1. Yet Another Anonymous coward Silver badge

        Re: It's legal

        It isn't just 'in time of war' it's for 'national security' - the president has already put tariffs on steel from Canada for 'national security'

      2. Michael Wojcik Silver badge

        Re: It's legal

        "In the event of war"? The US has been at war since Congress passed the AUMF in September 2001.

    4. Carpet Deal 'em

      Re: It's legal

      A lot of people are fine with it in theory, but I'd wager that's because most don't actually understand the implications. If the kill switch were ever actually thrown, lots of those who previously supported it will have a rather sudden change of heart.

      1. Yet Another Anonymous coward Silver badge

        Re: It's legal

        Depends what you kill.

        If it only cut off the Washington Post and New York Times the Whitehouse might not be too bothered

      2. jason_derp

        Re: It's legal

        "A lot of people are fine with it in theory, but I'd wager that's because most don't actually understand the implications. If the kill switch were ever actually thrown, lots of those who previously supported it will have a rather sudden change of heart."

        I'd argue that when it comes to things like internet access, middle-America and much of the south, especiallly the lower-income locations of those general places, wouldn't even notice. Those communities are woefully underserved and systemically abused and exploited by American telcoms anyways (MORESO than everyone else, somehow), and seeing as how most maps showing current execuitve support overalp almost perfectly with the (lack) of access to internet maps, I doubt the "in theory" part is worth too much examination. It's not like they'd lose much as individuals anyways, and the sub-intl. level businesses that might complain don't funnel enough money into election campagins to bother listening to. The people who wouldn't be okay with flipping the switch afterwards would likely be the same people who were'nt okay with flipping it before.

    5. Sherrie Ludwig

      Re: It's legal

      @Jason Derp

      I hate that you're right. But, you are.

  3. sanmigueelbeer Silver badge

    But what about the children?

    Not going to happen.

    If Trump shuts down the US communications, how can he Tweet ... oh, wait.

    1. Shadow Systems

      Re: But what about the children?

      Exactly. If he shuts down our internet then nobody will be able to read his Tweets & he would explode if he couldn't verbally vomit all over the nation.

      Besides, if he *did* shut down our internet then what do you think his chances will be to survive the storming of the castle as the angry mob of internet addicts howls for his head? Even if his Secret Service (*cough*SS*cough*) troops resort to full auto machine gun firing into the army of civillians, eventually they'll run out of ammo - they have to get it right every single time whereas the mob only needs get it right once.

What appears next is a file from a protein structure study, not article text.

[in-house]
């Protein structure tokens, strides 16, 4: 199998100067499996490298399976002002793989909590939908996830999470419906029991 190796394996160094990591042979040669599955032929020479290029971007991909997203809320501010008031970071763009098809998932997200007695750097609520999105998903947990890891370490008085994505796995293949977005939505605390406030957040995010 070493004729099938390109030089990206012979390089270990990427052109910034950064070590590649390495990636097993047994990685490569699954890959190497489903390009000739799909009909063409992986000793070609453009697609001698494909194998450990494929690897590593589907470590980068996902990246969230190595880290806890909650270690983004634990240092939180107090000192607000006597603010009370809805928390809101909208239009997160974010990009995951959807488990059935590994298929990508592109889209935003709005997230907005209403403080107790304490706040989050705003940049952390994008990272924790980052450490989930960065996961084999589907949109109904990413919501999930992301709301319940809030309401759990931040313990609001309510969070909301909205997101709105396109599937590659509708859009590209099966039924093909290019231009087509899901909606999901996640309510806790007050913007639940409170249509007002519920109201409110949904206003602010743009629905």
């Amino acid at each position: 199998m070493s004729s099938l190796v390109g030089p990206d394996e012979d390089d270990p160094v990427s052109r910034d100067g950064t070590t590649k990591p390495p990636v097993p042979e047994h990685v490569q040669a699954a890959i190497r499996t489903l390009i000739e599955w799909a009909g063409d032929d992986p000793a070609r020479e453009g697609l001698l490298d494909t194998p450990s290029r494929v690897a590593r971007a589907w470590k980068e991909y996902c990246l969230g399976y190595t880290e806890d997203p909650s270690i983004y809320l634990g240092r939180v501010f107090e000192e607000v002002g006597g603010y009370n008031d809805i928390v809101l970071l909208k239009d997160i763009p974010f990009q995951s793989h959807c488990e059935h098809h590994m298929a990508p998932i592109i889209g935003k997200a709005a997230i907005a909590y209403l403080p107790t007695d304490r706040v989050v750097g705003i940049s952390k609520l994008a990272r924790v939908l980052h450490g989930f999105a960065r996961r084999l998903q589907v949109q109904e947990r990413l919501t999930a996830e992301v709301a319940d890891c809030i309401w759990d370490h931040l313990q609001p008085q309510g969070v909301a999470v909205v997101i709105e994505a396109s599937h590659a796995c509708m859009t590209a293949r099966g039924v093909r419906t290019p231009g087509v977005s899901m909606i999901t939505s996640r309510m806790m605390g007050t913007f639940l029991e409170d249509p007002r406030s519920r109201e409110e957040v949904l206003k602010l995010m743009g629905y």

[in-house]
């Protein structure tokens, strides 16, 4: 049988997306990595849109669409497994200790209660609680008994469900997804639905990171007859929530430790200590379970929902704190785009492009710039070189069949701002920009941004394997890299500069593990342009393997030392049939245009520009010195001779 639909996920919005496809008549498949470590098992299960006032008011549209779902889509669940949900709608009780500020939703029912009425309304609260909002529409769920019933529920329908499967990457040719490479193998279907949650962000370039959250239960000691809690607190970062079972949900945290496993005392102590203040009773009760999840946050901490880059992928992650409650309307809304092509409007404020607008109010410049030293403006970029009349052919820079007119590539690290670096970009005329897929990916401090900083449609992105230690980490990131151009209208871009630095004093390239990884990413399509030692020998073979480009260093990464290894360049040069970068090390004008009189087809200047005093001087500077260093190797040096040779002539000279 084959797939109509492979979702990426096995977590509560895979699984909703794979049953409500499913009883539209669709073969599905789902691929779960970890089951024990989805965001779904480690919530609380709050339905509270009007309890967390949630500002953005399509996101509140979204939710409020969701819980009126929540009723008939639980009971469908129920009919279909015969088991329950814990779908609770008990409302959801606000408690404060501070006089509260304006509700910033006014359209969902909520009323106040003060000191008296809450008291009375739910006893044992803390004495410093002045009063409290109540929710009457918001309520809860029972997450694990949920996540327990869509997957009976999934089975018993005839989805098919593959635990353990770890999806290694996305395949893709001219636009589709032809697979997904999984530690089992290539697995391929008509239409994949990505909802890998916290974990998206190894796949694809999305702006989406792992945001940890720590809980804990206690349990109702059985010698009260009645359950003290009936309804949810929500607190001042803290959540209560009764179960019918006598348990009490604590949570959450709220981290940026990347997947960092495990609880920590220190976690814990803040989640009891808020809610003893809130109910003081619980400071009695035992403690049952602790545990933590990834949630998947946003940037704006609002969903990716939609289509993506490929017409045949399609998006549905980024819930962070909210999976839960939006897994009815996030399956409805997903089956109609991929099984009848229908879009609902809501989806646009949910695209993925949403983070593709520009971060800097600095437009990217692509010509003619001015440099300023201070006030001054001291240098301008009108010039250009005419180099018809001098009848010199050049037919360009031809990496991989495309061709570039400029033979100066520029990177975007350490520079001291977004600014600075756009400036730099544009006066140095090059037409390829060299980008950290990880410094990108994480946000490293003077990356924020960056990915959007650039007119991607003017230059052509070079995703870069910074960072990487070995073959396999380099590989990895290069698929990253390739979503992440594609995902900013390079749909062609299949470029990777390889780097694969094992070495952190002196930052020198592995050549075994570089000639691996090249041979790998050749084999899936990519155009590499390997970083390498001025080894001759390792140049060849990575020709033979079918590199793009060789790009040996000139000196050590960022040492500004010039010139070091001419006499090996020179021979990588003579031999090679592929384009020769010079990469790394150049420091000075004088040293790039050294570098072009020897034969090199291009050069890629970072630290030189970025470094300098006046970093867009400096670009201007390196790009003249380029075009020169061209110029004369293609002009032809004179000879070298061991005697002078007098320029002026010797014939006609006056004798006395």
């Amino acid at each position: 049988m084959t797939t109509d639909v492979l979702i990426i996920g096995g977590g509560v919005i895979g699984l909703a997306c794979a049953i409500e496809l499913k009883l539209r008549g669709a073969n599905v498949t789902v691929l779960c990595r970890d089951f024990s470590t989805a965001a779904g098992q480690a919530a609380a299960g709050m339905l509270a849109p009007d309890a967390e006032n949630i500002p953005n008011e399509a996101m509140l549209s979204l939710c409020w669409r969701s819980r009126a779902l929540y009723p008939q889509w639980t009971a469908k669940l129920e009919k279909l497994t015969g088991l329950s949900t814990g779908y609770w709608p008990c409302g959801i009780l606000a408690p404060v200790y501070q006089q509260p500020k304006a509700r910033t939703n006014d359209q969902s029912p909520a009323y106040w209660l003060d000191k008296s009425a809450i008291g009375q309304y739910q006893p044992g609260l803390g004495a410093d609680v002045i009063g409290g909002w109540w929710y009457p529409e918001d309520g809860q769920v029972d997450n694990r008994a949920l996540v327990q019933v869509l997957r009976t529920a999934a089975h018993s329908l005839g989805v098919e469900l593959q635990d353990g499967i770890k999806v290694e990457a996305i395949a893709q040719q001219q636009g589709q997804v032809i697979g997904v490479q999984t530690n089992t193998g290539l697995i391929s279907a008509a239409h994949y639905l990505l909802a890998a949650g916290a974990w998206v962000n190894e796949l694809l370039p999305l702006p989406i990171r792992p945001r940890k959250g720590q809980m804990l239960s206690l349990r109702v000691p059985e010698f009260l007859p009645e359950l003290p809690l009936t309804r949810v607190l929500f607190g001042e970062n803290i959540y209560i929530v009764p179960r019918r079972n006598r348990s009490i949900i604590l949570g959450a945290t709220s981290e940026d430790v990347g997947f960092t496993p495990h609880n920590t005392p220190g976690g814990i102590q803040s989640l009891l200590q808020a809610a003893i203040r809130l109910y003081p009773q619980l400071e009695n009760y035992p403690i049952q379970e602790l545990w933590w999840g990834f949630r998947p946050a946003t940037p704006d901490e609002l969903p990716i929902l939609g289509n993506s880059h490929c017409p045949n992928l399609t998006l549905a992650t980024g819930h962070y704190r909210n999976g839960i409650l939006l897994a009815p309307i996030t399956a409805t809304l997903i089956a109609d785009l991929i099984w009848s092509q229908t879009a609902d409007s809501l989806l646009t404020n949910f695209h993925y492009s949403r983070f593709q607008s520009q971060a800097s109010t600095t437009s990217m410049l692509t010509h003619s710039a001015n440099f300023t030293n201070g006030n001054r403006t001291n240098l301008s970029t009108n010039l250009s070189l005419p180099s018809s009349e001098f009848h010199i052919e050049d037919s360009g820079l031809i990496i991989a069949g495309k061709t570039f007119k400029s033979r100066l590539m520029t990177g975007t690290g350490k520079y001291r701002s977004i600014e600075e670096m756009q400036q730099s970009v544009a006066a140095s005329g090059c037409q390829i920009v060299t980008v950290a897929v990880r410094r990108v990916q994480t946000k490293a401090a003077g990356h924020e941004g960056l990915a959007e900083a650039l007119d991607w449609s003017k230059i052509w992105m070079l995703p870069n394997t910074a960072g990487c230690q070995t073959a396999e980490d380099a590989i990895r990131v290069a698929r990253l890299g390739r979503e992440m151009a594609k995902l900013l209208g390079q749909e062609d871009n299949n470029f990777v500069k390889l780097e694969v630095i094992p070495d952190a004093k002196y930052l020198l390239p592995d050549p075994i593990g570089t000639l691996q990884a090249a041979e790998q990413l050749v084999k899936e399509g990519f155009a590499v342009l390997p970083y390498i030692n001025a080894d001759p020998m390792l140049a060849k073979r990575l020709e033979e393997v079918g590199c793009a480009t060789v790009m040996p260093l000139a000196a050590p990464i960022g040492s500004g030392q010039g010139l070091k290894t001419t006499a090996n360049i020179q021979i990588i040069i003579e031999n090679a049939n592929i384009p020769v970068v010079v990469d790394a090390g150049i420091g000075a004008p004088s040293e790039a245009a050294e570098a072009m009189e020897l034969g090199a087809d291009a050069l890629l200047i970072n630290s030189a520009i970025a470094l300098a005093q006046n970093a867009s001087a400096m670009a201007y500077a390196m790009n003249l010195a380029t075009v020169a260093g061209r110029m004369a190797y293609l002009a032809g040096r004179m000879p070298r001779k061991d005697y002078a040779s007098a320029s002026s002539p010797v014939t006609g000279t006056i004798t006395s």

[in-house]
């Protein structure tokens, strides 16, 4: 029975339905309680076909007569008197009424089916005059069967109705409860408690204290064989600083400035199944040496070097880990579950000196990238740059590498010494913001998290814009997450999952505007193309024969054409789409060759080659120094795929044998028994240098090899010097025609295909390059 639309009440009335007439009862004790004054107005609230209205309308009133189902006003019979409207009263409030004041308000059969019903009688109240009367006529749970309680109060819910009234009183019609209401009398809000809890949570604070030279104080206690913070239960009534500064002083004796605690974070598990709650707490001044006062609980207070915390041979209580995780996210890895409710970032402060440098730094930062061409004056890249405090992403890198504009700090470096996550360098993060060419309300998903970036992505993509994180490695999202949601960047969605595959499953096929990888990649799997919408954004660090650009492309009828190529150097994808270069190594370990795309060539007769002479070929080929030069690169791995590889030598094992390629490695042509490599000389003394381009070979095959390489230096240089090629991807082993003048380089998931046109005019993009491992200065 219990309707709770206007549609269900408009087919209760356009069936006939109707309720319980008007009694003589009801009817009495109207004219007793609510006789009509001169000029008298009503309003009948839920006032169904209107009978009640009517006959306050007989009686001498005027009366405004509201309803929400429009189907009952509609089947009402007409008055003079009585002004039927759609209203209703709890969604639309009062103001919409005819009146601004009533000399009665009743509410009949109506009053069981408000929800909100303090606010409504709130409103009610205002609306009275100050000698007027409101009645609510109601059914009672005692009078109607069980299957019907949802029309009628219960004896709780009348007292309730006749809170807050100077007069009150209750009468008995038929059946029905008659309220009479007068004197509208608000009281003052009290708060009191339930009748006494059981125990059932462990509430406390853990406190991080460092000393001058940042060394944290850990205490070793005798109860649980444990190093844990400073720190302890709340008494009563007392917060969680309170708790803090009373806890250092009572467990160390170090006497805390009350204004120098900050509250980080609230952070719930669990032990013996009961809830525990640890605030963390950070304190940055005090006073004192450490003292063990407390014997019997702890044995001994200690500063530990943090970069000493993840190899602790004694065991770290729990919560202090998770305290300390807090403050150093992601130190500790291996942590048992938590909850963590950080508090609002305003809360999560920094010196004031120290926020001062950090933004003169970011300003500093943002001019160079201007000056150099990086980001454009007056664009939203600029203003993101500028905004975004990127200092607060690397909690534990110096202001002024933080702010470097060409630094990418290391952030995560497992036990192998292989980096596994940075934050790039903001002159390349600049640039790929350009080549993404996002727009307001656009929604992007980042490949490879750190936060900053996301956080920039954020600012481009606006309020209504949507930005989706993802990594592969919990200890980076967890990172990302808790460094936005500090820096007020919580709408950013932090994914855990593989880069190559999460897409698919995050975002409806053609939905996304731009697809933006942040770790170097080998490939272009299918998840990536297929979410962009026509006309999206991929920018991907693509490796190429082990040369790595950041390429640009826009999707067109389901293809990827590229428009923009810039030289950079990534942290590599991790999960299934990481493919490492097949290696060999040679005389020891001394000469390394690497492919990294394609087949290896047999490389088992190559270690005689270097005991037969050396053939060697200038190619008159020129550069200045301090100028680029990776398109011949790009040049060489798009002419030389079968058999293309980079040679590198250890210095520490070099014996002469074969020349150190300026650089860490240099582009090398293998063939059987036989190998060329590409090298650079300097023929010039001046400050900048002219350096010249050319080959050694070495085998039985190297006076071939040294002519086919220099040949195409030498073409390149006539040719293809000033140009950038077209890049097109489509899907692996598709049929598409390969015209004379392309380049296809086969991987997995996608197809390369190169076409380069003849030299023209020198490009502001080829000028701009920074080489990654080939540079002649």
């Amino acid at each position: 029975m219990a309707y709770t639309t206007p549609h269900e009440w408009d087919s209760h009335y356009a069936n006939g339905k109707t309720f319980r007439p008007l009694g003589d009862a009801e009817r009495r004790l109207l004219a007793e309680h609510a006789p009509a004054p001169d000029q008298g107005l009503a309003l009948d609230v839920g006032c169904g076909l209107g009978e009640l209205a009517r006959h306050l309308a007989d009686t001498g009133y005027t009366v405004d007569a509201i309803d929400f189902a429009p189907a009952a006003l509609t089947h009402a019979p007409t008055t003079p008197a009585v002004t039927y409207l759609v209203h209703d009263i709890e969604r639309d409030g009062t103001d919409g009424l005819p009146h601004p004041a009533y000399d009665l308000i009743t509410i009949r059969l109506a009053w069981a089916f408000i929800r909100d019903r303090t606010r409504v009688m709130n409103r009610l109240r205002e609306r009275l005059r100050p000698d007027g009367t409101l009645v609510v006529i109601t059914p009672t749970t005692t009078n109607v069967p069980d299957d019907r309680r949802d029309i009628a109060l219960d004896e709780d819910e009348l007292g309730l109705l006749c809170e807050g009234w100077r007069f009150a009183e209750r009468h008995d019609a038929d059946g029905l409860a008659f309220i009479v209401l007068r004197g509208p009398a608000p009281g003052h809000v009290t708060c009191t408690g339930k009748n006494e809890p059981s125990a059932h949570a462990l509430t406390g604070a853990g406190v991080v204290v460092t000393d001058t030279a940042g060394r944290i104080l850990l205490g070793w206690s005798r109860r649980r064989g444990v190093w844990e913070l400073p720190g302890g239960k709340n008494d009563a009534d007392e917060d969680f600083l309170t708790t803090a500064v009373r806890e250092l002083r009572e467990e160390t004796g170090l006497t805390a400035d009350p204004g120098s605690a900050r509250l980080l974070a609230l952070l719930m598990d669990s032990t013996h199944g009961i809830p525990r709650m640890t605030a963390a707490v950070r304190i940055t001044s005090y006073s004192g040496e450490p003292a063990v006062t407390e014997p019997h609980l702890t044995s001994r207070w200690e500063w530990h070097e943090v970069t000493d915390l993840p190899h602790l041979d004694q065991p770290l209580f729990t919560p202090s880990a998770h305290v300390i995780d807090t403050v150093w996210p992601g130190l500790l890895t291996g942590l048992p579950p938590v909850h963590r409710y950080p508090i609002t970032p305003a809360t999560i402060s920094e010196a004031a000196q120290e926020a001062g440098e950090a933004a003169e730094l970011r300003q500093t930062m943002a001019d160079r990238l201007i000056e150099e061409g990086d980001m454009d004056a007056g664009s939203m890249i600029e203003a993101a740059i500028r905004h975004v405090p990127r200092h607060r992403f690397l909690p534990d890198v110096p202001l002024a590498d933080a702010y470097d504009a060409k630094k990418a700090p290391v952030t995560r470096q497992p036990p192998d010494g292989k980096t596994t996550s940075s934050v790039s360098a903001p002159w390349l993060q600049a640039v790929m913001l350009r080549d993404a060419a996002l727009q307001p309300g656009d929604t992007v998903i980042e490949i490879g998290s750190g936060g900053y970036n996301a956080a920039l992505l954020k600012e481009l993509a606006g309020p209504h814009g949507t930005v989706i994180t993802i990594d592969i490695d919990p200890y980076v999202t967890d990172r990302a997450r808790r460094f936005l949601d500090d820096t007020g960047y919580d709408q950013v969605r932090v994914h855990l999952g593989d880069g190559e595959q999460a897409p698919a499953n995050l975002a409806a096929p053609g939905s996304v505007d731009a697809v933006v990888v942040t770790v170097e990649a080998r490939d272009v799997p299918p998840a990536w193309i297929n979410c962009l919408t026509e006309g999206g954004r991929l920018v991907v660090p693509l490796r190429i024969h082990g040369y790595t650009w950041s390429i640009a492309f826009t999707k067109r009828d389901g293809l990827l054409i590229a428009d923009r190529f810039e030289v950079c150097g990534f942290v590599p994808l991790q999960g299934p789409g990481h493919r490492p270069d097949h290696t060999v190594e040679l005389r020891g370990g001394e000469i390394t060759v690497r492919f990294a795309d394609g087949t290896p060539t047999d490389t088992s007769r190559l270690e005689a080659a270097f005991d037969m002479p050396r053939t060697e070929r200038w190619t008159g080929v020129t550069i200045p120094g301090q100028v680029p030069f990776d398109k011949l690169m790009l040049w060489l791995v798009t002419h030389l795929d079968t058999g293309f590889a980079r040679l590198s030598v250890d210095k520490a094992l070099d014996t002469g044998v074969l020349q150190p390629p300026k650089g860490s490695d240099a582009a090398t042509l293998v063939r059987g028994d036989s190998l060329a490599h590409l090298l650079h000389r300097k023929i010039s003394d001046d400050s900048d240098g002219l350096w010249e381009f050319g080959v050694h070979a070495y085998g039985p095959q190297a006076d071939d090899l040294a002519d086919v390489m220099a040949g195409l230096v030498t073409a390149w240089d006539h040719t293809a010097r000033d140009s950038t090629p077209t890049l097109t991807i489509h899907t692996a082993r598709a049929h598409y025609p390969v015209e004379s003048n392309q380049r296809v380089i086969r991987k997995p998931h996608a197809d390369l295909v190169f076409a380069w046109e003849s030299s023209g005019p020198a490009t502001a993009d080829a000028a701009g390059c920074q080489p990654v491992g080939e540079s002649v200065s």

His political ass kissers might think he walks on water, but if he cuts off our internet then we'll just burn the witch...

      1. oiseau

        Re: But what about the children?


        ... we'll just burn the witch ...

        Think so?

        He'll take the sole mention of it as an act of war and send a drone for you.


      2. Anonymous Coward
        Anonymous Coward

        Re: But what about the children?

        I think you misunderstand the nature of most internet users - they will bitch and moan and hurl abuse from the safety of their armchair but to actually get of their lardy arse and do something... nah, lets just watch another series of Real Housewives of Buttfuck Indiana

        1. Teiwaz

          Re: But what about the children?

          but to actually get of their lardy arse and do something...

          And if youtube goes dark andall on demand streaming...

          You think they'll shrug and pick up a Book???

          They say every society is three meals from revolution...

          What would that be in hours of no video playlist.....?

          I think the enquiry would return a verdict of death by a mob of the bored, the annoyed and the desperate for any entertainment.

  4. Mark 85
    Big Brother

    So in theory, the President has the power to shut down just portions of the countries internet up to and including the whole thing. Am I reading that right? Which means that if he's really angry with say, California, then he could shut down that state's access. Maybe we shouldn't be giving him ideas like that.